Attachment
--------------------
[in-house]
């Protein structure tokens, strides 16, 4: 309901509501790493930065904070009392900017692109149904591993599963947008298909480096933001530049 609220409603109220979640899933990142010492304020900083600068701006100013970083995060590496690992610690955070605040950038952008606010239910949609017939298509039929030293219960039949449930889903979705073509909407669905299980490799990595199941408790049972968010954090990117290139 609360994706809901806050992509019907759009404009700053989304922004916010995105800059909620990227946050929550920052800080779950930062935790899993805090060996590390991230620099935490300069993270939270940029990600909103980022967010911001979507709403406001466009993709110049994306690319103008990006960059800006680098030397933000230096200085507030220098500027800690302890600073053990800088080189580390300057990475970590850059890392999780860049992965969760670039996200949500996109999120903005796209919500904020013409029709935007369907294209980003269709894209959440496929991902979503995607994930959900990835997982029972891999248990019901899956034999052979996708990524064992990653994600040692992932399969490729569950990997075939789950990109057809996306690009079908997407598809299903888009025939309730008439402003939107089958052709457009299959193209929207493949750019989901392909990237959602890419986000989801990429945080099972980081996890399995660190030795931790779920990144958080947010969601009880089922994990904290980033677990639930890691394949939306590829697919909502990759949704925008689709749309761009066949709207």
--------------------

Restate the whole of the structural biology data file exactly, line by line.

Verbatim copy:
[in-house]
């Protein structure tokens, strides 16, 4: 309901509501790493930065904070009392900017692109149904591993599963947008298909480096933001530049 609220409603109220979640899933990142010492304020900083600068701006100013970083995060590496690992610690955070605040950038952008606010239910949609017939298509039929030293219960039949449930889903979705073509909407669905299980490799990595199941408790049972968010954090990117290139 609360994706809901806050992509019907759009404009700053989304922004916010995105800059909620990227946050929550920052800080779950930062935790899993805090060996590390991230620099935490300069993270939270940029990600909103980022967010911001979507709403406001466009993709110049994306690319103008990006960059800006680098030397933000230096200085507030220098500027800690302890600073053990800088080189580390300057990475970590850059890392999780860049992965969760670039996200949500996109999120903005796209919500904020013409029709935007369907294209980003269709894209959440496929991902979503995607994930959900990835997982029972891999248990019901899956034999052979996708990524064992990653994600040692992932399969490729569950990997075939789950990109057809996306690009079908997407598809299903888009025939309730008439402003939107089958052709457009299959193209929207493949750019989901392909990237959602890419986000989801990429945080099972980081996890399995660190030795931790779920990144958080947010969601009880089922994990904290980033677990639930890691394949939306590829697919909502990759949704925008689709749309761009066949709207």